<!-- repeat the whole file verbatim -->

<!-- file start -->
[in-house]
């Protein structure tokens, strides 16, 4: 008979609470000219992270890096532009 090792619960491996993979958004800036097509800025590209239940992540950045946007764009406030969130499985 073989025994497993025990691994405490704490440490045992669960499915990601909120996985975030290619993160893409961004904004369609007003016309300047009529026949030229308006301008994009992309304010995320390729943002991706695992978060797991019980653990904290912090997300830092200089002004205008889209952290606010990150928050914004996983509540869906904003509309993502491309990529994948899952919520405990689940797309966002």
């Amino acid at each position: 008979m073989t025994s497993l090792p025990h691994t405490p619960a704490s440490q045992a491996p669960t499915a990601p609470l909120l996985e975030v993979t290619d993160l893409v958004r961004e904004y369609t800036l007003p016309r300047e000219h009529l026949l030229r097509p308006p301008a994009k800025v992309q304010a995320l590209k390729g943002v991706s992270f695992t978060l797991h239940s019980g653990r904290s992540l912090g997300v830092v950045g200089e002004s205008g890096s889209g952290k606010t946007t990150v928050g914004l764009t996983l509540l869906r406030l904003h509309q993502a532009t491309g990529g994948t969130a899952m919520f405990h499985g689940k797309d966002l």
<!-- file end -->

[in-house]
């Protein structure tokens, strides 16, 4: 008979609470000219992270890096532009 090792619960491996993979958004800036097509800025590209239940992540950045946007764009406030969130499985 073989025994497993025990691994405490704490440490045992669960499915990601909120996985975030290619993160893409961004904004369609007003016309300047009529026949030229308006301008994009992309304010995320390729943002991706695992978060797991019980653990904290912090997300830092200089002004205008889209952290606010990150928050914004996983509540869906904003509309993502491309990529994948899952919520405990689940797309966002």
């Amino acid at each position: 008979m073989t025994s497993l090792p025990h691994t405490p619960a704490s440490q045992a491996p669960t499915a990601p609470l909120l996985e975030v993979t290619d993160l893409v958004r961004e904004y369609t800036l007003p016309r300047e000219h009529l026949l030229r097509p308006p301008a994009k800025v992309q304010a995320l590209k390729g943002v991706s992270f695992t978060l797991h239940s019980g653990r904290s992540l912090g997300v830092v950045g200089e002004s205008g890096s889209g952290k606010t946007t990150v928050g914004l764009t996983l509540l869906r406030l904003h509309q993502a532009t491309g990529g994948t969130a899952m919520f405990h499985g689940k797309d966002l």